Is this really necessary? Not at all, believe me! And when I say this, I am only attempting to correctly apply the foundations of object-oriented programming. Since PHP permits us to statically call methods of a class, it’s feasible in this particular case to declare the “load()” method static and include the specified files without having to deal with unnecessary class instances.

Since it will be a considerable enhancement of the “Loader” class, in the next section I’m going to switch the default declaration of its “load()” to static, to avoid the issue discussed earlier.

To learn more about how this will be done, click on the link that appears below and keep reading.

{mospagebreak title=A static file loading method}

As I anticipated in the segment that you just read, one of the simplest ways to use the “Loader” class without having to create an instance of it consists of calling its “load()” method out of the object context, or in other words, statically.

PHP does support calling a non-static method statically (which is not supported when using static class properties), but to assure that the “load()” method will always be invoked statically, I’m going to refactor the class, this time declaring the method obviously static.

Does all of this jargon sound a bit confusing to you? Fear not. Only pay attention to the enhanced version of the “Loader” class, after implementing this subtle change. Here it is:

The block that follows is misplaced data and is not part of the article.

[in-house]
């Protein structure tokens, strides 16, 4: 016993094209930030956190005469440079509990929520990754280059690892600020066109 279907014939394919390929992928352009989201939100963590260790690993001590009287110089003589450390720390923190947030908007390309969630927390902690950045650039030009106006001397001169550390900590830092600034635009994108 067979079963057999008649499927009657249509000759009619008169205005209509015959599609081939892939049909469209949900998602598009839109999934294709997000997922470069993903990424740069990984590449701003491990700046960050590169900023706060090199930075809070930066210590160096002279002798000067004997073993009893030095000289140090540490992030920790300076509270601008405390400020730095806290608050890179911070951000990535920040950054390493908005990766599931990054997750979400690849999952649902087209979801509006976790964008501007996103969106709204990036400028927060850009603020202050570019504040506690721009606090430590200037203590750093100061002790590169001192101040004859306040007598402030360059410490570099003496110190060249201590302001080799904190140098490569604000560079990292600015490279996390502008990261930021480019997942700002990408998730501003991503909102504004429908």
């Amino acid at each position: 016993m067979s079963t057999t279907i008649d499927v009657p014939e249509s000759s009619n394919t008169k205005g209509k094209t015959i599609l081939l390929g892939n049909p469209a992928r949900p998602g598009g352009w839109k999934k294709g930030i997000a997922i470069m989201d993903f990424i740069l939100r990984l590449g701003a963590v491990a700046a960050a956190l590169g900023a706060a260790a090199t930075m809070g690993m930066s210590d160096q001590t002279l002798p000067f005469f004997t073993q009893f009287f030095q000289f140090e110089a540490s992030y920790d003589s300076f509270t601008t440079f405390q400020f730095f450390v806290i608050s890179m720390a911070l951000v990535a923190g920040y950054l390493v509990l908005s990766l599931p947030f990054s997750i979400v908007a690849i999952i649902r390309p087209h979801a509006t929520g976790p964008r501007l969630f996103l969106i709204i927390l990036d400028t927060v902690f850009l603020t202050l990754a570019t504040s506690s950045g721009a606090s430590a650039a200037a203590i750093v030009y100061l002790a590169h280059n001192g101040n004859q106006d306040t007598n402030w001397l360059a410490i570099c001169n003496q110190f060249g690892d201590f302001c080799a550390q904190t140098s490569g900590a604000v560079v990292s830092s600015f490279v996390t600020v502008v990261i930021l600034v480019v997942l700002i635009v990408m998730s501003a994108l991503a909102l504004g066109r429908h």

// define the loader class (the ‘load()’ method is declared static)

class Loader

{

// constructor (not implemented)

 public function __construct(){}

 

// load specified file

public static function load($filepath)

{

if (!file_exists($filepath))

{

throw new Exception(‘The specified file cannot be found!’);

}

require_once($filepath);

}

}

That was easy to code and read, wasn’t it? As you can see, now the “Loader” class looks nearly identical to its previous version, except for one small but crucial modification: its “load()” method has been declared static explicitly via the “static” keyword. This means that if the method is eventually called in the object scope (read dynamically), the PHP engine will complain loudly about this and throw an error.

Naturally, the most evident benefit in declaring this method static is that there’s no need to spawn an instance of the “Loader” class to call it. In this case, I’m getting the best of both worlds: I’m still able to include files using the “load()” method, but no object needs to be created.